Difference between revisions of "1985 AJHSME Problems/Problem 2"
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<math>\text{(A)}\ 845 \qquad \text{(B)}\ 945 \qquad \text{(C)}\ 1005 \qquad \text{(D)}\ 1025 \qquad \text{(E)}\ 1045</math> | <math>\text{(A)}\ 845 \qquad \text{(B)}\ 945 \qquad \text{(C)}\ 1005 \qquad \text{(D)}\ 1025 \qquad \text{(E)}\ 1045</math> | ||
− | == | + | ==Solutions== |
===Solution 1=== | ===Solution 1=== | ||
− | + | One possibility is to simply add them. However, this can be time-consuming, and there are other ways to solve this problem. | |
− | |||
We find a simpler problem in this problem, and simplify -> <math>90 + 91 + ... + 98 + 99 = 90 \times 10 + 1 + 2 + 3 + ... + 8 + 9</math> | We find a simpler problem in this problem, and simplify -> <math>90 + 91 + ... + 98 + 99 = 90 \times 10 + 1 + 2 + 3 + ... + 8 + 9</math> | ||
− | We know <math>90 \times 10</math>, that's easy | + | We know <math>90 \times 10</math>, that's easy: <math>900</math>. So how do we find <math>1 + 2 + ... + 8 + 9</math>? |
We rearrange the numbers to make <math>(1 + 9) + (2 + 8) + (3 + 7) + (4 + 6) + 5</math>. You might have noticed that each of the terms we put next to each other add up to 10, which makes for easy adding. <math>4 \times 10 + 5 = 45</math>. Adding that on to 900 makes 945. | We rearrange the numbers to make <math>(1 + 9) + (2 + 8) + (3 + 7) + (4 + 6) + 5</math>. You might have noticed that each of the terms we put next to each other add up to 10, which makes for easy adding. <math>4 \times 10 + 5 = 45</math>. Adding that on to 900 makes 945. | ||
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90+91+92+\cdots +98+99 &= (90+99)+(91+98)+(92+97)+(93+96)+(94+95) \\ | 90+91+92+\cdots +98+99 &= (90+99)+(91+98)+(92+97)+(93+96)+(94+95) \\ | ||
&= 189+189+189+189+189 \\ | &= 189+189+189+189+189 \\ | ||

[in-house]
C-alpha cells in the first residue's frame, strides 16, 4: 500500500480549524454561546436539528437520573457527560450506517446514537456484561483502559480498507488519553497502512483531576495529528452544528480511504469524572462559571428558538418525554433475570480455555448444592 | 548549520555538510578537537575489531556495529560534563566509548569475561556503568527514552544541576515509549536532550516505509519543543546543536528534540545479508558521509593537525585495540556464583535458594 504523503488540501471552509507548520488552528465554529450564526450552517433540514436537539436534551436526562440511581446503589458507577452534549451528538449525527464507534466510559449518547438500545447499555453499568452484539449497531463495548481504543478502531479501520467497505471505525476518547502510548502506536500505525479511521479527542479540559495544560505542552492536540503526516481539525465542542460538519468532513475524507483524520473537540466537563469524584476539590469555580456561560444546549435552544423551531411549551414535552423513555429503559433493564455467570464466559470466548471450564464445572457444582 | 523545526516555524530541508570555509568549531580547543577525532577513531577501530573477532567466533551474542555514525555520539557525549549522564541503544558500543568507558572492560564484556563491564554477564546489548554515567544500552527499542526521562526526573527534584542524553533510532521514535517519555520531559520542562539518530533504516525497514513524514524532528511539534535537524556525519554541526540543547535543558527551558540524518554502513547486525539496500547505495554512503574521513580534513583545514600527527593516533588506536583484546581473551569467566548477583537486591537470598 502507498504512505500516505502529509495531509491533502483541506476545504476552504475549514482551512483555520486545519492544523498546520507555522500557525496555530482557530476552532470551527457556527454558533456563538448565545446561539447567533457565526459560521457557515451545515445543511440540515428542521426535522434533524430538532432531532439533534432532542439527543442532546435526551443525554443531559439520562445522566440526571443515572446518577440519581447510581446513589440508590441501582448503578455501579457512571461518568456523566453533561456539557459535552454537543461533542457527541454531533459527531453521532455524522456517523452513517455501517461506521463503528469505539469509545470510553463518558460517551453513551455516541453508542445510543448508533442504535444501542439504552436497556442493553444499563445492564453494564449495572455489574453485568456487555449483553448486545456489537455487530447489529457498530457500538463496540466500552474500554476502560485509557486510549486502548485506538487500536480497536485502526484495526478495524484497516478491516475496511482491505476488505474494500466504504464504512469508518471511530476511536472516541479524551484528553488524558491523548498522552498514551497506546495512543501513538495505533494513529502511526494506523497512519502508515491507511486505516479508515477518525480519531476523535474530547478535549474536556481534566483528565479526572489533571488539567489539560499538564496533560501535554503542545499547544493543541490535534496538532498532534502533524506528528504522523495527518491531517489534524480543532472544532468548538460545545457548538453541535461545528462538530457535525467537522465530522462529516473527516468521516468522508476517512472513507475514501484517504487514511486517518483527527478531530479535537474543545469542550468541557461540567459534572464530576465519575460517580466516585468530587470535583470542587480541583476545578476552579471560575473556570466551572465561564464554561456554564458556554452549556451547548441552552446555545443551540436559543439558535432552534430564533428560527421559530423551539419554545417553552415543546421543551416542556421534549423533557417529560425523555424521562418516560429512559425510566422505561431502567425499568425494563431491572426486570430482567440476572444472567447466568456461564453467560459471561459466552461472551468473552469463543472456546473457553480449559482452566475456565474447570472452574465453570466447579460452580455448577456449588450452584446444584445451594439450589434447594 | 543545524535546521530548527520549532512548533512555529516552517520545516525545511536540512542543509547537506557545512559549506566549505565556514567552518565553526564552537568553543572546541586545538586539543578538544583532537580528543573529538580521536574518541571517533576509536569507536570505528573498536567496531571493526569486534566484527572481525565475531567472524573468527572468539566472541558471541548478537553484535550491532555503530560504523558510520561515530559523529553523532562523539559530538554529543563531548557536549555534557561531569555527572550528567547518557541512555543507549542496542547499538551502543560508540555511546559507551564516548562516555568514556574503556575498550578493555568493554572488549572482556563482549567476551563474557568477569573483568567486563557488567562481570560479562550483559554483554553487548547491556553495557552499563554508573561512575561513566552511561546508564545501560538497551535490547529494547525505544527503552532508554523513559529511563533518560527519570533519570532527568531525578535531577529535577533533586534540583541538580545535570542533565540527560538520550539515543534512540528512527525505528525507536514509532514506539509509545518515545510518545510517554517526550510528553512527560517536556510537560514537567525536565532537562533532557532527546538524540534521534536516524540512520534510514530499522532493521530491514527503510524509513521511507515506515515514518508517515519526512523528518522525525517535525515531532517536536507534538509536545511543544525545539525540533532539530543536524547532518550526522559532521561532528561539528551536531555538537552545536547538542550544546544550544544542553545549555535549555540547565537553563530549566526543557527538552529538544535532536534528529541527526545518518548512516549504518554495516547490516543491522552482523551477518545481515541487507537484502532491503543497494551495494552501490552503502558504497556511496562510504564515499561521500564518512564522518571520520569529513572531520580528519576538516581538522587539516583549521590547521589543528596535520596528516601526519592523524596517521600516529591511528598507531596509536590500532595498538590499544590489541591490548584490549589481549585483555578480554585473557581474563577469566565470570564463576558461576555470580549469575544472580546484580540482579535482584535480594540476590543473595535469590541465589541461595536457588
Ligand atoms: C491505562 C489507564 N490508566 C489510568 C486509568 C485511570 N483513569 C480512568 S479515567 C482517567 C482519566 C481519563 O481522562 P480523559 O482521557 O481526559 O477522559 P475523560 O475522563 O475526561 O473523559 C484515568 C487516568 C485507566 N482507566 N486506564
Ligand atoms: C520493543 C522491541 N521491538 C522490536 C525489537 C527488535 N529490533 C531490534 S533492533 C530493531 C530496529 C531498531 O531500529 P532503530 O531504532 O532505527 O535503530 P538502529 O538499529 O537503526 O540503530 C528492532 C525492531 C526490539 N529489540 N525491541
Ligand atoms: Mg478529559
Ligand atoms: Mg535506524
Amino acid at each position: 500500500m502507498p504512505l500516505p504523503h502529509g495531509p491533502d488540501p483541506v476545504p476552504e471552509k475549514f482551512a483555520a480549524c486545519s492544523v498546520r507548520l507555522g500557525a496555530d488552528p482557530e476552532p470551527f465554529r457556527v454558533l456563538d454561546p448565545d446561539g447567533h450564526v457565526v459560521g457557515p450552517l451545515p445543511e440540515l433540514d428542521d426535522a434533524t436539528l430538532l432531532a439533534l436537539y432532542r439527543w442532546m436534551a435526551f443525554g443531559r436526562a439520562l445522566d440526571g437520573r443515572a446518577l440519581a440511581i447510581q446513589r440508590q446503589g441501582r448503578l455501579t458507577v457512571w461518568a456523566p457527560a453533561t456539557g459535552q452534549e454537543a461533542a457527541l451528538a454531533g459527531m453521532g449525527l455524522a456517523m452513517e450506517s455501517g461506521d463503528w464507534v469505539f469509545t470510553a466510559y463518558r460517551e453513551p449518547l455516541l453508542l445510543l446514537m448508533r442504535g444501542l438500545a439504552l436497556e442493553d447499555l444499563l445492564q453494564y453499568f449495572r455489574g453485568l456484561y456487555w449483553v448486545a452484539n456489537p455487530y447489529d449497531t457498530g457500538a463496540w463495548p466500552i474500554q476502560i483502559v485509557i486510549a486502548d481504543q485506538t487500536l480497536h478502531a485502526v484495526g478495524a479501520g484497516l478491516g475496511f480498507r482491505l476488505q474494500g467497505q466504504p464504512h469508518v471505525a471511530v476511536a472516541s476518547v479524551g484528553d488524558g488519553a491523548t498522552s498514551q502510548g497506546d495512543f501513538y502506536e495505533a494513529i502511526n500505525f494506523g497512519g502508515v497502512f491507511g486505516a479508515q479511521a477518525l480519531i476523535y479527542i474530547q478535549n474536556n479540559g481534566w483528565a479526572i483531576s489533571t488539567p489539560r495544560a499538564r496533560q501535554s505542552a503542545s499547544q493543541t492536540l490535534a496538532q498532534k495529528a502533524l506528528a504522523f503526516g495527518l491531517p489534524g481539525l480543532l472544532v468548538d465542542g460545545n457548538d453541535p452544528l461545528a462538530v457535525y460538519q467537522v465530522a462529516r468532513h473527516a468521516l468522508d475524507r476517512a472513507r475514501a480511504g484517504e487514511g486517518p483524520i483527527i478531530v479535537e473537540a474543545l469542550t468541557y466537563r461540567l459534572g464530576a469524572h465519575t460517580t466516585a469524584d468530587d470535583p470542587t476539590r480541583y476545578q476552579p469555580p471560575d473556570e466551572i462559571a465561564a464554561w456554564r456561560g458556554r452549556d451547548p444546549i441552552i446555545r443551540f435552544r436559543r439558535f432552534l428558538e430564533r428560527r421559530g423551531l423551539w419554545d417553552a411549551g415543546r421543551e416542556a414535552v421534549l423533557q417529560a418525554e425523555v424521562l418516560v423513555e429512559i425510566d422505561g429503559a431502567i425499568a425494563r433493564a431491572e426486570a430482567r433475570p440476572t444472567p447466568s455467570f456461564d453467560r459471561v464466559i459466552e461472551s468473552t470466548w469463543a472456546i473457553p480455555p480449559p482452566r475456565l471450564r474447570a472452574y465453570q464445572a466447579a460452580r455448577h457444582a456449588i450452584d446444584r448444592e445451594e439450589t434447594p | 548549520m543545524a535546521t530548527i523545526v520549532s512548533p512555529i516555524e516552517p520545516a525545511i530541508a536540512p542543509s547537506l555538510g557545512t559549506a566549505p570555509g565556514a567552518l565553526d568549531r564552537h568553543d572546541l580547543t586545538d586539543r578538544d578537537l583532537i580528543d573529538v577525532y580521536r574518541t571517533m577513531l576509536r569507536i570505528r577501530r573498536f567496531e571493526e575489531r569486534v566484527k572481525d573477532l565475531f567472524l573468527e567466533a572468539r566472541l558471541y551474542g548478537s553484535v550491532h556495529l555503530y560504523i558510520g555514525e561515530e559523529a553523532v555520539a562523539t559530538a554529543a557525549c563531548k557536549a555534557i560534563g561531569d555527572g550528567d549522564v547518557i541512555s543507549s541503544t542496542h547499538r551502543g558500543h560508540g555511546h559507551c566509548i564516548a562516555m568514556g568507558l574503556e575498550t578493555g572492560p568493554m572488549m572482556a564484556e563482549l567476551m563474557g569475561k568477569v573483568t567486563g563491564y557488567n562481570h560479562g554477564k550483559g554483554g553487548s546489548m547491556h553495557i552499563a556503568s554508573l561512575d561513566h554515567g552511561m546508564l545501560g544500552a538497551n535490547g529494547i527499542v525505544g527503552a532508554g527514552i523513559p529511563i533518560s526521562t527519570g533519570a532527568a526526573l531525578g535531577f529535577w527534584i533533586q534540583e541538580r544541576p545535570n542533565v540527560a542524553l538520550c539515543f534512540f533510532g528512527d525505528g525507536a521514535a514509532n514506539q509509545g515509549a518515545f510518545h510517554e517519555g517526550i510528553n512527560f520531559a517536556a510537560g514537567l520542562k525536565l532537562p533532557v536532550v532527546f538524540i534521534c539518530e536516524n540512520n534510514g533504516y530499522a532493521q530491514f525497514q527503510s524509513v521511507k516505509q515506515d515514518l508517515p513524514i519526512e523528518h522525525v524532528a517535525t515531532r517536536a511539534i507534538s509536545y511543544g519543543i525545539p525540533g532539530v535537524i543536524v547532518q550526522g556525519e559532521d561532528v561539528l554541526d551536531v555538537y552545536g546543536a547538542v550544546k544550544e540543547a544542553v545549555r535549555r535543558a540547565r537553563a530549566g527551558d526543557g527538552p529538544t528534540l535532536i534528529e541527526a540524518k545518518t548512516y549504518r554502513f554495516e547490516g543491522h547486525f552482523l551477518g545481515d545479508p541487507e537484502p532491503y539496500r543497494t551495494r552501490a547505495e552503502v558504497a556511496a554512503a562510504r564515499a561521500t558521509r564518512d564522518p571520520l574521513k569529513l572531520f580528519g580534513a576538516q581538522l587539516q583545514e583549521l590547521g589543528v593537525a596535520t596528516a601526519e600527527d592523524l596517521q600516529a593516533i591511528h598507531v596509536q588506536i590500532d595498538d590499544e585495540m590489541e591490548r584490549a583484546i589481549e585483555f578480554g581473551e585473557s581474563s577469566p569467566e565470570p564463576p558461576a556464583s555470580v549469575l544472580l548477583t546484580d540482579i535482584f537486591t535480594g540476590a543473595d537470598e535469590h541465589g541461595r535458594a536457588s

− | &= 945\rightarrow \boxed{\text{ | + | &= 945\rightarrow \boxed{\text{B}} |
\end{align*}</cmath> | \end{align*}</cmath> | ||
===Solution 3=== | ===Solution 3=== | ||
− | We can use | + | We can use the formula for finite arithmetic sequences. |
− | It is <math>\frac{n}{2}\times</math> ( | + | It is <math>\frac{n}{2}\times</math> (<math>a_1+a_n</math>) where <math>n</math> is the number of terms in the sequence, <math>a_1</math> is the first term and <math>a_n</math> is the last term. |
Applying it here: | Applying it here: | ||
− | <math>\frac{10}{2} \times (90+99) = 945</math> | + | <math>\frac{10}{2} \times (90+99) = 945 \rightarrow \boxed{B}</math> |
==See Also== | ==See Also== | ||
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{{AJHSME box|year=1985|num-b=1|num-a=3}} | {{AJHSME box|year=1985|num-b=1|num-a=3}} | ||
+ | |||
+ | {{MAA Notice}} | ||
[[Category:Introductory Algebra Problems]] | [[Category:Introductory Algebra Problems]] |
Revision as of 18:44, 24 November 2020
Problem
Solutions
Solution 1
One possibility is to simply add them. However, this can be time-consuming, and there are other ways to solve this problem. We find a simpler problem in this problem, and simplify ->
We know , that's easy: . So how do we find ?
We rearrange the numbers to make . You might have noticed that each of the terms we put next to each other add up to 10, which makes for easy adding. . Adding that on to 900 makes 945.
945 is
Solution 2
Instead of breaking the sum and then rearranging, we can start by rearranging:
Solution 3
We can use the formula for finite arithmetic sequences.
It is () where is the number of terms in the sequence, is the first term and is the last term.
Applying it here:
See Also
1985 AJHSME (Problems • Answer Key • Resources) | ||
Preceded by Problem 1 |
Followed by Problem 3 | |
1 • 2 • 3 • 4 • 5 • 6 • 7 • 8 • 9 • 10 • 11 • 12 • 13 • 14 • 15 • 16 • 17 • 18 • 19 • 20 • 21 • 22 • 23 • 24 • 25 | ||
All AJHSME/AMC 8 Problems and Solutions |
The problems on this page are copyrighted by the Mathematical Association of America's American Mathematics Competitions.